We Are Three

Joi, 2000

Tragically, in July of 1999, Haroon Shamsher died unexpectedly of a heart attack at the age of thirty four. After a period of mourning, Farook completed work on their second album for Real World, much of which had been recorded by Haroon earlier that year, when he travelled to Bangladesh to make recordings with local musicians.

‘We Are Three’, created in just thirty two days with Spring Heel Jack producer John Wells, is released in October 2000, its title a reference to Joi’s belief in the powers that surround us. A tribute in every sense to Haroon, ‘We Are Three’, like its predecessor, takes the form of a journey: its opening track (the aptly titled ‘Journey’) immerses the listener in the sounds of the brothers’ village in Bangladesh, and the album takes in Asian vocals, funky riffs, dub ragga, mellow vibes and tabla rhythms, before the closing plea of ‘We Need Your Vote’, which is Farook’s exhortation to believe in his band, and sign on the dotted line if you do. Farook says: “Haroon’s vibe is not only still there, it’s there on every single track. It’s his legacy. His tribute gig that Summer was to benefit the Community Workshop and get other Bengali kids into mixing up traditional music with Western electronica – and this record is a testament to that.”

Reviews

  • ...a fascinating hybrid of tradition and modernity... ...west competing with the east. It's also a cracking album of dance music which should appeal to the clubbers.' Ambientmusic.co.uk
  • ...colourful palette of electronica catapults... 'This music may be rooted in the Bengal countryside but a colourful palette of electronica catapults it into the club, particularly on "Deep Asian Vibes." Farook has honored his brother well. Great for dancing, driving or cooking!' Rhythm (USA)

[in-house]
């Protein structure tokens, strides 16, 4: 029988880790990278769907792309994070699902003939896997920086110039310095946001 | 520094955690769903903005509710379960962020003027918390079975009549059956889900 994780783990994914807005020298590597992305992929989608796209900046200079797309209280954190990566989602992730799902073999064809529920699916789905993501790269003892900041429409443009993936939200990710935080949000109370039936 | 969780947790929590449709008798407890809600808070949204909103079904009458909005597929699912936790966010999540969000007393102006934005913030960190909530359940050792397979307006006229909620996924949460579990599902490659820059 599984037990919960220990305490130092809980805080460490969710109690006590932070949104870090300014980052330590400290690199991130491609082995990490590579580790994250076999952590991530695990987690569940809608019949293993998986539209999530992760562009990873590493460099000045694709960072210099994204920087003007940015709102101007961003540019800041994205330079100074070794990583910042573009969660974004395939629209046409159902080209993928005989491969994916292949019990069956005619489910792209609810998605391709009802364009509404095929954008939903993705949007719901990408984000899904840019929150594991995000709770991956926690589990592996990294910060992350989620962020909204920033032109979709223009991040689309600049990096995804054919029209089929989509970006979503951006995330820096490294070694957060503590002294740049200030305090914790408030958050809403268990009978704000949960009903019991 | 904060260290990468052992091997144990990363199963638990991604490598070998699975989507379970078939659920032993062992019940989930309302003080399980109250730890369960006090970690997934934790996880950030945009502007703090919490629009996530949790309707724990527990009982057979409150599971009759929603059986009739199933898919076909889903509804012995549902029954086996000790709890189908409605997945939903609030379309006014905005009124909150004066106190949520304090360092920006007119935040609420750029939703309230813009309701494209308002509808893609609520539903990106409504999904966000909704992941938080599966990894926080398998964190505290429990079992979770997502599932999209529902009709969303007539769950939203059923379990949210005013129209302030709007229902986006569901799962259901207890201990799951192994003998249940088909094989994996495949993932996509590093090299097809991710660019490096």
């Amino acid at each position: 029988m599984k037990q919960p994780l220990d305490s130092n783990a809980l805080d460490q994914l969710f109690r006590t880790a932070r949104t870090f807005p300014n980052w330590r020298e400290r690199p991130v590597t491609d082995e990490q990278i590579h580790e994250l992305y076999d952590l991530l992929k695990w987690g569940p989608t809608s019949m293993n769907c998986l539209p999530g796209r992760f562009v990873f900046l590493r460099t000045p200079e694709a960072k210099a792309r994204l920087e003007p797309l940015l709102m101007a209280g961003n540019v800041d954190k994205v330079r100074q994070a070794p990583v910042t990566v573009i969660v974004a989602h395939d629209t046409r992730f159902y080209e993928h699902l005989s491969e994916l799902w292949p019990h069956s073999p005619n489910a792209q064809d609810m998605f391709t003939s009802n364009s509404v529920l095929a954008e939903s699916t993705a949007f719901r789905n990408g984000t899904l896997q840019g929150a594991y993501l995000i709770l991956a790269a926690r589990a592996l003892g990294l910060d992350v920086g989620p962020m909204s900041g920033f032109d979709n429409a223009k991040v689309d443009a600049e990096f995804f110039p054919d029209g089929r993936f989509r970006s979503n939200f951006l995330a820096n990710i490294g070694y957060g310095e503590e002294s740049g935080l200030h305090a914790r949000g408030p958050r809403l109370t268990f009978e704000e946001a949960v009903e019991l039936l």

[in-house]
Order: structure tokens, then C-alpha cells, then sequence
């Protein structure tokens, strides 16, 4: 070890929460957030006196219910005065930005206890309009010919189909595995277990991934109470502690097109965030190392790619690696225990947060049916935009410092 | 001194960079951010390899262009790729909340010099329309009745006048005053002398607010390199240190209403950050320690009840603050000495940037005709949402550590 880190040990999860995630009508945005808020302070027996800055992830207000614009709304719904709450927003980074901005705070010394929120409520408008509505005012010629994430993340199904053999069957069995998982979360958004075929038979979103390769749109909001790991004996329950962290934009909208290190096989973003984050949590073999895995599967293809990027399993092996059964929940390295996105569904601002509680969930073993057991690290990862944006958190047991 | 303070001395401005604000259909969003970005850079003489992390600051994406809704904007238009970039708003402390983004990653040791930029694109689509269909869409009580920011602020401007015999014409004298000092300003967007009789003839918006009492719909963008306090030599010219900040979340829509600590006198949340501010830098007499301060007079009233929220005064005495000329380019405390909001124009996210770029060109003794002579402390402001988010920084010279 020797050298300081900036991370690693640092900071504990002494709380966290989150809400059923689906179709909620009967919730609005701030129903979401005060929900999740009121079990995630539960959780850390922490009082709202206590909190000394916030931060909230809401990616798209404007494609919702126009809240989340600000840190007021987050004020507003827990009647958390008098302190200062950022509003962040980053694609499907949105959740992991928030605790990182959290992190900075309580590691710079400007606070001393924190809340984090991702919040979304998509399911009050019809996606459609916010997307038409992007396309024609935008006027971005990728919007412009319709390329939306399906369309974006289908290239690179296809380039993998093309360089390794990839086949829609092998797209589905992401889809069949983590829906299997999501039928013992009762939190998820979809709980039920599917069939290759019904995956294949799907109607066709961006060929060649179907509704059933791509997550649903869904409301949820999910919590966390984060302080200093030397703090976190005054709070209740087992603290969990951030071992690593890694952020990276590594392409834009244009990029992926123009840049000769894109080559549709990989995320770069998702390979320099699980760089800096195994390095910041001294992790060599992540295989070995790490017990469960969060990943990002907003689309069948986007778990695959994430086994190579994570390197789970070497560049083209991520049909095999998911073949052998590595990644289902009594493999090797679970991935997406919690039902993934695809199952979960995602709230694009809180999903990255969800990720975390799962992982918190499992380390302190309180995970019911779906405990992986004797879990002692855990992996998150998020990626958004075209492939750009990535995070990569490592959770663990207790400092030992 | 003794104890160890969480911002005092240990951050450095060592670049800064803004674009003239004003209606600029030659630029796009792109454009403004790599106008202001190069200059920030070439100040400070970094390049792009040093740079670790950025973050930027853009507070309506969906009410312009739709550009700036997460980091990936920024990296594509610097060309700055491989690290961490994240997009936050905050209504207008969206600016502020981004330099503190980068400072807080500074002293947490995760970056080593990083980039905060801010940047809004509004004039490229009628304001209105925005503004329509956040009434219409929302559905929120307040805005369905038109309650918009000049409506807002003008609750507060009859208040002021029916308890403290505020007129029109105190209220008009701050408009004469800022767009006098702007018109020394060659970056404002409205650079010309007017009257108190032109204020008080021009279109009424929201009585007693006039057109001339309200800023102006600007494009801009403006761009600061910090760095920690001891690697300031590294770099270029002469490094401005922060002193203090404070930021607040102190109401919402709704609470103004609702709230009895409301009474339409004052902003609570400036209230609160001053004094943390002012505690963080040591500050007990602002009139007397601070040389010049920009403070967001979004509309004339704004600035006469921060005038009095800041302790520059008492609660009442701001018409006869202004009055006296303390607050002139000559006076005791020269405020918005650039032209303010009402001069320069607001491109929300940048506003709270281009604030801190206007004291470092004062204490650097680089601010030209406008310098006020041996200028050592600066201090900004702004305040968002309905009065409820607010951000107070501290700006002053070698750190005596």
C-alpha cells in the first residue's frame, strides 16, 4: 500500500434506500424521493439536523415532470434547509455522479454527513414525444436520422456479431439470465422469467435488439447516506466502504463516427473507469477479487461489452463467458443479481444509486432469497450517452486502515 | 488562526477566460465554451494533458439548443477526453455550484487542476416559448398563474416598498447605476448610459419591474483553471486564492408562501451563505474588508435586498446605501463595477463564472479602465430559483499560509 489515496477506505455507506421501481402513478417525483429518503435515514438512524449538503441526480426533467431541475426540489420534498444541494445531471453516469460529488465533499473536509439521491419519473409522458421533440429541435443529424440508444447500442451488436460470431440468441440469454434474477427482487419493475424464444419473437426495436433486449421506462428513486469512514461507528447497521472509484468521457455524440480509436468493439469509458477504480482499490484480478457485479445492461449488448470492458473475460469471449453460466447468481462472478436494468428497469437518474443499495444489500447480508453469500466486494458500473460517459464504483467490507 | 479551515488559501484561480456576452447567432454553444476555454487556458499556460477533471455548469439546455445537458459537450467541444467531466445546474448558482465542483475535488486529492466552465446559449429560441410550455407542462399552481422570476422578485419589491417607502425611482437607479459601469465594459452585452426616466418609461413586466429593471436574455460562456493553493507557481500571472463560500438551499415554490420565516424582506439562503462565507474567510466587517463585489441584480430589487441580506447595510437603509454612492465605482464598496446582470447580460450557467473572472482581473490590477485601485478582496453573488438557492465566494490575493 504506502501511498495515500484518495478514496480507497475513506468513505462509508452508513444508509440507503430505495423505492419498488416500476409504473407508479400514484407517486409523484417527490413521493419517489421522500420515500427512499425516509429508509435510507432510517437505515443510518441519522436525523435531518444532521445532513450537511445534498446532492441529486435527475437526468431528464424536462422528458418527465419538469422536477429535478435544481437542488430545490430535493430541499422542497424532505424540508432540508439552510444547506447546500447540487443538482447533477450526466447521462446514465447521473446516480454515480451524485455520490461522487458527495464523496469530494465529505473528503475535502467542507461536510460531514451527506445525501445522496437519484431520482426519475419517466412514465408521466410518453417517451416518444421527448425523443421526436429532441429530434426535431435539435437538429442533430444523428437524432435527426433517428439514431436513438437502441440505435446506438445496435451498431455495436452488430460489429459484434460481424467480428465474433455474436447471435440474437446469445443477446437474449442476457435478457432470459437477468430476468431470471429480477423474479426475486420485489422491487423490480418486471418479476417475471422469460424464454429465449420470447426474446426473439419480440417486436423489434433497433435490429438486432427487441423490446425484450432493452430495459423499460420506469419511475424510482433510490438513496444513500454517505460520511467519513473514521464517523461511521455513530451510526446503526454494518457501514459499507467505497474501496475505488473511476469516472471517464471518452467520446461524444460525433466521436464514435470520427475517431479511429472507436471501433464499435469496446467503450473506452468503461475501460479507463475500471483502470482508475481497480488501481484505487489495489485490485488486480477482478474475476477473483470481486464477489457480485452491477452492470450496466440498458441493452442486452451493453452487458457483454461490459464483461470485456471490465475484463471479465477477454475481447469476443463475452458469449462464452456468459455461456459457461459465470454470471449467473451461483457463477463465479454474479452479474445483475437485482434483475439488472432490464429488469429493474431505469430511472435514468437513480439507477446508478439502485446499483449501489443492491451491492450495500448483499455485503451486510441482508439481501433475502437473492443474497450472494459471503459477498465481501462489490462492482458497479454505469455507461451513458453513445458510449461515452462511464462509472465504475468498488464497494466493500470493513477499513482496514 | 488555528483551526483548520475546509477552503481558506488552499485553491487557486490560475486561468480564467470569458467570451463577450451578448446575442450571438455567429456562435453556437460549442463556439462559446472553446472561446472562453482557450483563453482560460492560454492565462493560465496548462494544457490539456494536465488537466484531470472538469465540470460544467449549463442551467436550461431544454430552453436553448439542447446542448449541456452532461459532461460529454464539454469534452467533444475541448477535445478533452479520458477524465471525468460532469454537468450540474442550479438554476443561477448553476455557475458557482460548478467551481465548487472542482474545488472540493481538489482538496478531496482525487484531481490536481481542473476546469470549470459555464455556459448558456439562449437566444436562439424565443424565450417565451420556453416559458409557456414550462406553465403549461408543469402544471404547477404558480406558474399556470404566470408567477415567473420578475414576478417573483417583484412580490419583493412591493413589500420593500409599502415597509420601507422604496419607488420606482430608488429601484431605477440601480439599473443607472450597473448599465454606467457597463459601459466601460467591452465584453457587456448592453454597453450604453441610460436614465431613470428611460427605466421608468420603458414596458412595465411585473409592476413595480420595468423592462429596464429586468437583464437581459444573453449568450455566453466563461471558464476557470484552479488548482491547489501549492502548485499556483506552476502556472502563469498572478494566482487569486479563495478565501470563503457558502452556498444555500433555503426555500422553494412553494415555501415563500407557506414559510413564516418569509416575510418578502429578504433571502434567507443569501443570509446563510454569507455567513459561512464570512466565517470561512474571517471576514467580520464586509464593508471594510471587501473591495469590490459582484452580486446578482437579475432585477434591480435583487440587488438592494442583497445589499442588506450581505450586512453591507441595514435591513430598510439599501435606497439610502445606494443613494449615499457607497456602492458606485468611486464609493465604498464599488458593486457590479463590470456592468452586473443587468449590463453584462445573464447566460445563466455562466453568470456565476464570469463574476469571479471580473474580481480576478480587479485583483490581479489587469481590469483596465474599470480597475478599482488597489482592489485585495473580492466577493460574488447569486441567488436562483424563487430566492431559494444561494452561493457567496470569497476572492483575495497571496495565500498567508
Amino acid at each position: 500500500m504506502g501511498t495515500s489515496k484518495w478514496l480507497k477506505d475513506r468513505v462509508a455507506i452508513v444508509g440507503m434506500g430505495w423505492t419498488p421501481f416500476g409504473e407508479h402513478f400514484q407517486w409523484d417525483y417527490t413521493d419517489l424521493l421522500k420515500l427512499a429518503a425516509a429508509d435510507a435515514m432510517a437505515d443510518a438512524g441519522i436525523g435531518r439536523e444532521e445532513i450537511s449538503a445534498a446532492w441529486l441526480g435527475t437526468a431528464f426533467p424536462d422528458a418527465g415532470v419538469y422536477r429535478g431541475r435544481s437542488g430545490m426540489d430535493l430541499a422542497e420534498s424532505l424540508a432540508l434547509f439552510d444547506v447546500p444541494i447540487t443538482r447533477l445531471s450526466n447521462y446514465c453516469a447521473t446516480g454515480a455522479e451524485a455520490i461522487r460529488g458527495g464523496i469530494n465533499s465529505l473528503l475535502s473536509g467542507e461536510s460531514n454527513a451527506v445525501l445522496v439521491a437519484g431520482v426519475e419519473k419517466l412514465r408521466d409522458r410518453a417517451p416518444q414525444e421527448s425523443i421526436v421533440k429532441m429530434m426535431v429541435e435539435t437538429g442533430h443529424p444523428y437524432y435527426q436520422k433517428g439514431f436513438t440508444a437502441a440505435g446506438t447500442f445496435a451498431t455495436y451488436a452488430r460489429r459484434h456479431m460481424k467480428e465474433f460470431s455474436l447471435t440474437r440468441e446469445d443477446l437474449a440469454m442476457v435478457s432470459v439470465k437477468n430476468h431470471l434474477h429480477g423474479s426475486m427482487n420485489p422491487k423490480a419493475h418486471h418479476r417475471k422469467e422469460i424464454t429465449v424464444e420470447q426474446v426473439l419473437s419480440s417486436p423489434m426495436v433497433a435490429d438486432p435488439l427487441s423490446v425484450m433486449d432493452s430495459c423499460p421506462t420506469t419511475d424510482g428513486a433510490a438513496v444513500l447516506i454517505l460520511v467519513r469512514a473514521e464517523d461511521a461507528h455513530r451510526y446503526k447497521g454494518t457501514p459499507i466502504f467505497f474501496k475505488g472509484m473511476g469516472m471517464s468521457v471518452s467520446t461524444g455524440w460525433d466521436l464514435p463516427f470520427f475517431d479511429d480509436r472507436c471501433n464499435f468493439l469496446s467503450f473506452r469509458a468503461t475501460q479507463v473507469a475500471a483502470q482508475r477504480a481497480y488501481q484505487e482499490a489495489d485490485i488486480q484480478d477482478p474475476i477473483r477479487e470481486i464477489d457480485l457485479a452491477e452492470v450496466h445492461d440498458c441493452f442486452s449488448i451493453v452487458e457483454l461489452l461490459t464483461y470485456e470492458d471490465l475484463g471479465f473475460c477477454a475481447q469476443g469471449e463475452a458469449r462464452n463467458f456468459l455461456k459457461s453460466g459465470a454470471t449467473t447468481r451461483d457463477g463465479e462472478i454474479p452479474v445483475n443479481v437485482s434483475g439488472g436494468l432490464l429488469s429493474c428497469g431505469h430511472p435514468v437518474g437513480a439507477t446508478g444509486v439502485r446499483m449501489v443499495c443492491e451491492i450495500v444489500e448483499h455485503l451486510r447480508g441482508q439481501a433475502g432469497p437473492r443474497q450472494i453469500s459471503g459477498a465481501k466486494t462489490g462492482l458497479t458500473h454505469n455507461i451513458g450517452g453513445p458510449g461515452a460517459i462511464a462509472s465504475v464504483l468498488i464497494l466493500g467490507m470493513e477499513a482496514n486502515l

• ...best when played loud...overall striking stuff. We Are Three is this summer's crank-in-your-car, sing-from-the-rooftops, outdoor party (bonfire and body paint optional) CD...Perfect for headphones...best when played loud...overall striking stuff. Press & Sun-bulletin (USA)
  • '...shines with an uncommon exuberance for breakbeat music...' Ucla Daily Bruin (USA)
  • One of the most dynamic worldbeat releases of the year, 'We Are Three' is a brilliant synthesis of state-of-the-art electronics and traditional Bengali rhythms and instrumentation...the collection was written as a journey, so take the whole tour. Wired (USA)
  • Following on from their superb debut album 'One And One Is One', Joi have fused the sound of the East with the attitude of the West making this an album well worth checking. There are some really good up-tempo tracks like 'Journey' and 'The Holy Side' combining a great spiritual feel with the drum 'n' bass and nu skool breaks vibe. Nice. Snoop (UK)